Other sites we started to keep this site from getting too big to be useful include:

  • Click to see buyers' guides that actually explain is a buyers' guide for acoustic and traditional instrument from a musician's point of view, focusing on the uses, reliability, and practicality of various instruments, and not just the marketing hype about the shape of the fret markers or whatever.

  • Momma Don't 'Low™ is a program that support followers of our music-related web pages, including Creek Don't Rise™, Classic Train Songs™,™, and Don't 'Low is currently a subsidiary of this site, but we have plans for expansion. If you like acoustic and traditional music and you'd like to be informed about new articles we've posted, as well as what Paul is up to musically these days, please go to the Momma Don't 'Low page. There you will learn about joining our free program for fans, writers, performers, and producers of acoustic and traditional music.

    The primary benefit currently is the free e-mail newsletter that discusses all of those topics above and more. We plan to include other features as time permits.

    Note - If you wish to sign up for our newsletter and ask a question at the same time, please click on the Momma Don't 'Low newsletter button to learn more and to get a link to our signup form. Click to see Paul's blogs, memoirs, and more, including what he's up to musically these days.

  • is the "landing page" for Paul's own musical endeavors, plus many memoirs and blogs about music and the music business.

  • Click to visit a site about train songs that every train lover and Folk singer should know.  Or at least know describes railroad songs that every train lover should know. Or at least know about.

  • has articles about Christian music, Christian music careers and performance, Christian living in general, and vintage saxophones, another of Paul's interests. This site has separate newsletters, etc., by the way - there isn't a lot of overlap with the Momma Don't 'Low(tm) newsletters.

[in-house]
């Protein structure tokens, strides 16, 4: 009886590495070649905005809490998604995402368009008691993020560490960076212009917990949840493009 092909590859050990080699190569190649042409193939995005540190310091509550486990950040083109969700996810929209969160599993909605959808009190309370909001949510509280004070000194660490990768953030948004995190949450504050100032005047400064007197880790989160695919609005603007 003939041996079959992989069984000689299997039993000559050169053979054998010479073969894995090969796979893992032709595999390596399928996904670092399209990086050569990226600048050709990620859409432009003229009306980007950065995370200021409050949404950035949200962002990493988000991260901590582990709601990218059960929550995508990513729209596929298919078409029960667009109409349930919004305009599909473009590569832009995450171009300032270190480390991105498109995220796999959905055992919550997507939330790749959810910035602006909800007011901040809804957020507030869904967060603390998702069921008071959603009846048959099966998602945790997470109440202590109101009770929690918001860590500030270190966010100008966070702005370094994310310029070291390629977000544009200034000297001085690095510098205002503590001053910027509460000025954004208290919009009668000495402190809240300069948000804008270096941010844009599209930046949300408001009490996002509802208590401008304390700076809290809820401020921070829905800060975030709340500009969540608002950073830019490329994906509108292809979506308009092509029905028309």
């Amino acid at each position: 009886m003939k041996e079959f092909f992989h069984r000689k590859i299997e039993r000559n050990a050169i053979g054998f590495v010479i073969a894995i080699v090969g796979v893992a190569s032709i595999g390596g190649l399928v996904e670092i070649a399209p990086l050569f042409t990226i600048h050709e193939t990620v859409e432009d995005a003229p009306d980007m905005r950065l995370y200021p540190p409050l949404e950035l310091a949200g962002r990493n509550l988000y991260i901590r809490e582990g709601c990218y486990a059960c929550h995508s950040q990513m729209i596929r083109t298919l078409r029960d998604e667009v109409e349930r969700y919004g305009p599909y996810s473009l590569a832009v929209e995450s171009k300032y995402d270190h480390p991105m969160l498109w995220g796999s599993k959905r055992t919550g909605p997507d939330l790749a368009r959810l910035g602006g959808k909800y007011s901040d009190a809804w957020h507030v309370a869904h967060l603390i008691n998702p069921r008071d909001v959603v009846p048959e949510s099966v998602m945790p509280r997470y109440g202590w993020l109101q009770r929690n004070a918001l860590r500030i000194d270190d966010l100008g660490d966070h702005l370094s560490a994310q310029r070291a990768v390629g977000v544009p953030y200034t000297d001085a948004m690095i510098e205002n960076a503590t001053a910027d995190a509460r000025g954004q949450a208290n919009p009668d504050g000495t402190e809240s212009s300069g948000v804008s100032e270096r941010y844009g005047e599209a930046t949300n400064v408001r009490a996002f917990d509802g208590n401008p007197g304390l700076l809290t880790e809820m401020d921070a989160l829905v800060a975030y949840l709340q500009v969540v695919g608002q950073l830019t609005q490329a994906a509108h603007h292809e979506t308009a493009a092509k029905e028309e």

Paul Race and sister Tess Hoffman in an historical recreation in 2017, put here to give you some idea of what the play would look like staged.About the Play

Not to forget about the play that started it all.

In the immortal words of Joni Mitchell, "Don't it always seem to go that you don't know what you got 'till it's gone." No, I have no illusion that the American Midwest is the wonderful place that they showed on, say Little House On the Prarie, but it is more than a place that folks on either coast have to fly over to get to the other coast. And we wanted to document and celebrate the things that have made the Heartland different from any other place, while there are still folks who know the difference.

For more information about our play and about our little piece of the Heartland in southwest Ohio, click here.

For information about other music collections and projects, check the links at the bottom of this page.

Paul Race playing a banjo. Click to go to Paul's music home page.Whatever else you get out of our pages, I hope you come away with some great ideas for "sharing the joy."

And please stay in touch!

    - Paul Race Click to see Paul's music home page Click to contact Paul through this page. Click to visit the Creek Don't Rise discussion forum. Click to see Paul's music page on Facebook Click to see Paul's music page on SoundCloud Click to see Paul's music blog page Click to learn about our Momma Don't Low Newsletter. Click to see Paul's YouTube Channel. Click to see Paul's Twitter Page.

All material, illustrations, and content of this web site is copyrighted © 2001, 2002, 2003, 2004, 2005, 2006,
2007, 2008, 2009, 2010, 2011, 2012, 2013, 2014, 2015, 2016, 2017 by Paul D. Race. All rights reserved.